Instead, UAD needs to be open source. I don’t trust Apple or Google or Dropbox or Microsoft to prioritize longevity and accessibility to my archive beyond me being their paying customer. I would certainly find it cumbersome to move from one system to another, and even if my archive should endure, the APIs and data structures used to store my writing would be proprietary and not easy to access if it was even still around.

An open source protocol and storage format would at least be well-documented and freely inspectable for posterity. And, since anyone could use and run it themselves, it would be more secure against state-level privacy invasions. It would also have a higher likelihood of security, particularly if it was a system that automatically updates itself to the latest security releases.

Durable

If everything else I’ve said sounds unfeasible, this is actually the hardest problem when it comes to a digital archive. Everything else can be solved with today’s technology (if not with today’s user experience). In a non-networked system, your archive is only as good as the durability of the physical medium encoding those 0s and 1s (and also your backup strategy since those media will fail).

And, since I’ve posited a cloud service as the most viable way to have a UAD system today, the utility-based model of all cloud services I’m aware of also becomes problematic for longevity. If I die, how long do I have between someone going looking for my archive and my cloud provider simply deleting everything?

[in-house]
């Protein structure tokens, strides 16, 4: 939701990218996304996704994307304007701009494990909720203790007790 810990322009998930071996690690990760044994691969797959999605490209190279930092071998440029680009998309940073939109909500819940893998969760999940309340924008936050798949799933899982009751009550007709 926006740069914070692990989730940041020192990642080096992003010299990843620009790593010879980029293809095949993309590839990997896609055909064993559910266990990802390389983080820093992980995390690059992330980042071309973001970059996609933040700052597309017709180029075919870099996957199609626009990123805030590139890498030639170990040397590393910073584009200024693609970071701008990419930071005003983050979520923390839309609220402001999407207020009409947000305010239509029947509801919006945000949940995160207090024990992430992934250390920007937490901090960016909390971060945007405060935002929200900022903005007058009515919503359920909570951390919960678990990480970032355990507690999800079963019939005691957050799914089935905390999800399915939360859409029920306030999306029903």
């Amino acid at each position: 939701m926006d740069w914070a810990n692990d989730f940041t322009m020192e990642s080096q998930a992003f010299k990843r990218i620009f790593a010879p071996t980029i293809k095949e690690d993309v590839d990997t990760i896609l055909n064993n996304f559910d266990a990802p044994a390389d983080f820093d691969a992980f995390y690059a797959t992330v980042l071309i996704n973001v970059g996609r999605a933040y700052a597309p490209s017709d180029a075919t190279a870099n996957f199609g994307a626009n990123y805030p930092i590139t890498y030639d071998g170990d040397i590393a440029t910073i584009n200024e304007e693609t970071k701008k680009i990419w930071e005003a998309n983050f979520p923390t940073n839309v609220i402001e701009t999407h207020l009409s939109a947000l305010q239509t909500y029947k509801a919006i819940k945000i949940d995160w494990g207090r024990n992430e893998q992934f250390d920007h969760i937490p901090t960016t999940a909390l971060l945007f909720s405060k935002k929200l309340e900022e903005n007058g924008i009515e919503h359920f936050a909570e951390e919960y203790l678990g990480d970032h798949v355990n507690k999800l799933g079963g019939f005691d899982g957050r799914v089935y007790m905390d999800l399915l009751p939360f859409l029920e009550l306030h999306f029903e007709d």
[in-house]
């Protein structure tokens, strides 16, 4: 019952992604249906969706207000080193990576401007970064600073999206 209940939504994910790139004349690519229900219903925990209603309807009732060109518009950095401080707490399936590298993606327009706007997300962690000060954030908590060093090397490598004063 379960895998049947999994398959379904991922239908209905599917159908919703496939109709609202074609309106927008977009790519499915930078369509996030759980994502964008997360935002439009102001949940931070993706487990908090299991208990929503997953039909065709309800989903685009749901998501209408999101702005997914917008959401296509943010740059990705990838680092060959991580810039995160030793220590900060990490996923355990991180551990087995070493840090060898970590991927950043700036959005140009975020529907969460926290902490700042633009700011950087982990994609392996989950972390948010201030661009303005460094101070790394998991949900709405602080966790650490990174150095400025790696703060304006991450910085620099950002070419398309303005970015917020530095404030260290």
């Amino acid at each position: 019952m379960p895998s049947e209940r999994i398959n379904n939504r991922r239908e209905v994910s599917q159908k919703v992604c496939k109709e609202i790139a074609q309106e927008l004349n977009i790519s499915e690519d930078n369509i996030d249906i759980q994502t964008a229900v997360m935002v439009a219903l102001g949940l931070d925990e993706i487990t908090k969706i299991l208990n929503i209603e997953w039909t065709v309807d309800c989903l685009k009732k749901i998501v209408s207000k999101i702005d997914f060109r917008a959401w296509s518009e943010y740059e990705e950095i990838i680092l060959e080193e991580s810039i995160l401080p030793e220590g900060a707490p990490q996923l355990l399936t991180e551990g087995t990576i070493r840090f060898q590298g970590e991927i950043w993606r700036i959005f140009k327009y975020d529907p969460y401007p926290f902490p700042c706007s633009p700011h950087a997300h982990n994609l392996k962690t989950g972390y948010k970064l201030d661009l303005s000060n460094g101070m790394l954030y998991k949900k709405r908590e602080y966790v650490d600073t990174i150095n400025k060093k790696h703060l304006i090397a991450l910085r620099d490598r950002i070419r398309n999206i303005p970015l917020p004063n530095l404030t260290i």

Not only this, but a fundamental weakness of a cloud service is that it’s usually a single point of failure. What happens if the cloud provider goes out of business? Or their data centre is drowned by a tsunami? The archive may be found in whole or in part on discrete devices, but the fact that there’s only a single canonical copy living on a rented server is concerning. We probably need something much more federated like Bittorent.

Conclusion Without Concluding

This has mostly been focused on requirements and problems, not on what a real-world solution might look like. I’m probably missing many critical things. The problem here is that there aren’t any business interests aligned with all of these criteria. That would ordinarily mean the desirability of regulatory involvement, but it’s hard to imagine that keeping pace with the ever-changing state of technology.

I look forward to continuing to explore this space, if only for my own archival peace of mind.


  1. While I’m personally focused on text, photos and videos are probably even more important to preserve for most people. 
  2. On the iPad I use an external keyboard. I often find that iOS’s poor multitasking lessens the inherent distractability of writing on a networked computer. 

How WordPress Saved The Spectator Tribune